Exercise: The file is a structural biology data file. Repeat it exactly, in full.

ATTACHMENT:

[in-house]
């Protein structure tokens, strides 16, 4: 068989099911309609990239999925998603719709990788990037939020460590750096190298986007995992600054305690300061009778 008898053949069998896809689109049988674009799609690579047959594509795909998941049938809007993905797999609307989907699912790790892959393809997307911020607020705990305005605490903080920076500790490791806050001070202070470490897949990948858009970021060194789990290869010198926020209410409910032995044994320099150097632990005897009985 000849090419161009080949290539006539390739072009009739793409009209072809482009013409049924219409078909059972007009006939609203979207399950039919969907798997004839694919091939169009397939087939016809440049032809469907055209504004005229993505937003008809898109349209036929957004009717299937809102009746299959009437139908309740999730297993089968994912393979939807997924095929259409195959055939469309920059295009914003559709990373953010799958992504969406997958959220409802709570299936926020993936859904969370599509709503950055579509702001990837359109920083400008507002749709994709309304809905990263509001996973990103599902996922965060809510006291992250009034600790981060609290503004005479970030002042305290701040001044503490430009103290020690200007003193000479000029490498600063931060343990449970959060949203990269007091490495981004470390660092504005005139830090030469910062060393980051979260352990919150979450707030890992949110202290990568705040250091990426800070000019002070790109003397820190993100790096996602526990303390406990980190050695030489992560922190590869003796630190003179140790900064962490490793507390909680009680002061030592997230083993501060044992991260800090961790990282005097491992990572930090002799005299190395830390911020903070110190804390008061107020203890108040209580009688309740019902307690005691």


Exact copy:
[in-house]
């Protein structure tokens, strides 16, 4: 068989099911309609990239999925998603719709990788990037939020460590750096190298986007995992600054305690300061009778 008898053949069998896809689109049988674009799609690579047959594509795909998941049938809007993905797999609307989907699912790790892959393809997307911020607020705990305005605490903080920076500790490791806050001070202070470490897949990948858009970021060194789990290869010198926020209410409910032995044994320099150097632990005897009985 000849090419161009080949290539006539390739072009009739793409009209072809482009013409049924219409078909059972007009006939609203979207399950039919969907798997004839694919091939169009397939087939016809440049032809469907055209504004005229993505937003008809898109349209036929957004009717299937809102009746299959009437139908309740999730297993089968994912393979939807997924095929259409195959055939469309920059295009914003559709990373953010799958992504969406997958959220409802709570299936926020993936859904969370599509709503950055579509702001990837359109920083400008507002749709994709309304809905990263509001996973990103599902996922965060809510006291992250009034600790981060609290503004005479970030002042305290701040001044503490430009103290020690200007003193000479000029490498600063931060343990449970959060949203990269007091490495981004470390660092504005005139830090030469910062060393980051979260352990919150979450707030890992949110202290990568705040250091990426800070000019002070790109003397820190993100790096996602526990303390406990980190050695030489992560922190590869003796630190003179140790900064962490490793507390909680009680002061030592997230083993501060044992991260800090961790990282005097491992990572930090002799005299190395830390911020903070110190804390008061107020203890108040209580009688309740019902307690005691």